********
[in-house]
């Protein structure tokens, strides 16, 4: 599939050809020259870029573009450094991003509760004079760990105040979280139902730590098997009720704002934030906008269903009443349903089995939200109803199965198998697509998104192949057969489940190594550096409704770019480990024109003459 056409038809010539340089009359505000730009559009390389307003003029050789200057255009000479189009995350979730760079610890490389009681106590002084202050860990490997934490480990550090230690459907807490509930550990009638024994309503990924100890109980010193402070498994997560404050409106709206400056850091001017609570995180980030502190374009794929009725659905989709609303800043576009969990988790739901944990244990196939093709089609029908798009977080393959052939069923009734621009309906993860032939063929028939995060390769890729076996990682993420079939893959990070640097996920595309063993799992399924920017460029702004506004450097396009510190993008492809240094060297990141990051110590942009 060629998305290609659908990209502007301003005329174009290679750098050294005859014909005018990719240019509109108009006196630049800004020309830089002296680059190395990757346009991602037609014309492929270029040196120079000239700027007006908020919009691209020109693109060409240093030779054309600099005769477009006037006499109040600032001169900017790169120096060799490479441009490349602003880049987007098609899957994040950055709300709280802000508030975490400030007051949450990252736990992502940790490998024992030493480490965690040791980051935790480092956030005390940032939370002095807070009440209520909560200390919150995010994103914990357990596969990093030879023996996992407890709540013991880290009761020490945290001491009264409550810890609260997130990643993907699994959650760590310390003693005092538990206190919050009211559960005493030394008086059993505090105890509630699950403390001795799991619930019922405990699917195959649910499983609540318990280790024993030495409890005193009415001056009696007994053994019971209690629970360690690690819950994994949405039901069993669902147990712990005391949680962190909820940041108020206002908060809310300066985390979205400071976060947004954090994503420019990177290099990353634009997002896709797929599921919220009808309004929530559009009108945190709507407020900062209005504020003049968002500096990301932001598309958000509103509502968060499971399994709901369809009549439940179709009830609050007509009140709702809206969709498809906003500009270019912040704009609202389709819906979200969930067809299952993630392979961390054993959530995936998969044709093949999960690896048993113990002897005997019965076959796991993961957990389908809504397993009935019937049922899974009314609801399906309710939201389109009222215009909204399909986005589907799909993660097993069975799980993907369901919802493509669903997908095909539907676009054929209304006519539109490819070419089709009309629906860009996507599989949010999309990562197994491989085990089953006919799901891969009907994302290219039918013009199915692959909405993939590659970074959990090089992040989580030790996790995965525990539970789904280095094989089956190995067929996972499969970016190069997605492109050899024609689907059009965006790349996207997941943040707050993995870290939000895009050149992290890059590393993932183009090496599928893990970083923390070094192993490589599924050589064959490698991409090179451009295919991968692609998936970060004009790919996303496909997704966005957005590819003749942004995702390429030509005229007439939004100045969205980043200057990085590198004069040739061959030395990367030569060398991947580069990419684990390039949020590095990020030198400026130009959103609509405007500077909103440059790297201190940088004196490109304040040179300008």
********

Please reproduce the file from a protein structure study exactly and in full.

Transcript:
[in-house]
């Protein structure tokens, strides 16, 4: 599939050809020259870029573009450094991003509760004079760990105040979280139902730590098997009720704002934030906008269903009443349903089995939200109803199965198998697509998104192949057969489940190594550096409704770019480990024109003459 056409038809010539340089009359505000730009559009390389307003003029050789200057255009000479189009995350979730760079610890490389009681106590002084202050860990490997934490480990550090230690459907807490509930550990009638024994309503990924100890109980010193402070498994997560404050409106709206400056850091001017609570995180980030502190374009794929009725659905989709609303800043576009969990988790739901944990244990196939093709089609029908798009977080393959052939069923009734621009309906993860032939063929028939995060390769890729076996990682993420079939893959990070640097996920595309063993799992399924920017460029702004506004450097396009510190993008492809240094060297990141990051110590942009 060629998305290609659908990209502007301003005329174009290679750098050294005859014909005018990719240019509109108009006196630049800004020309830089002296680059190395990757346009991602037609014309492929270029040196120079000239700027007006908020919009691209020109693109060409240093030779054309600099005769477009006037006499109040600032001169900017790169120096060799490479441009490349602003880049987007098609899957994040950055709300709280802000508030975490400030007051949450990252736990992502940790490998024992030493480490965690040791980051935790480092956030005390940032939370002095807070009440209520909560200390919150995010994103914990357990596969990093030879023996996992407890709540013991880290009761020490945290001491009264409550810890609260997130990643993907699994959650760590310390003693005092538990206190919050009211559960005493030394008086059993505090105890509630699950403390001795799991619930019922405990699917195959649910499983609540318990280790024993030495409890005193009415001056009696007994053994019971209690629970360690690690819950994994949405039901069993669902147990712990005391949680962190909820940041108020206002908060809310300066985390979205400071976060947004954090994503420019990177290099990353634009997002896709797929599921919220009808309004929530559009009108945190709507407020900062209005504020003049968002500096990301932001598309958000509103509502968060499971399994709901369809009549439940179709009830609050007509009140709702809206969709498809906003500009270019912040704009609202389709819906979200969930067809299952993630392979961390054993959530995936998969044709093949999960690896048993113990002897005997019965076959796991993961957990389908809504397993009935019937049922899974009314609801399906309710939201389109009222215009909204399909986005589907799909993660097993069975799980993907369901919802493509669903997908095909539907676009054929209304006519539109490819070419089709009309629906860009996507599989949010999309990562197994491989085990089953006919799901891969009907994302290219039918013009199915692959909405993939590659970074959990090089992040989580030790996790995965525990539970789904280095094989089956190995067929996972499969970016190069997605492109050899024609689907059009965006790349996207997941943040707050993995870290939000895009050149992290890059590393993932183009090496599928893990970083923390070094192993490589599924050589064959490698991409090179451009295919991968692609998936970060004009790919996303496909997704966005957005590819003749942004995702390429030509005229007439939004100045969205980043200057990085590198004069040739061959030395990367030569060398991947580069990419684990390039949020590095990020030198400026130009959103609509405007500077909103440059790297201190940088004196490109304040040179300008």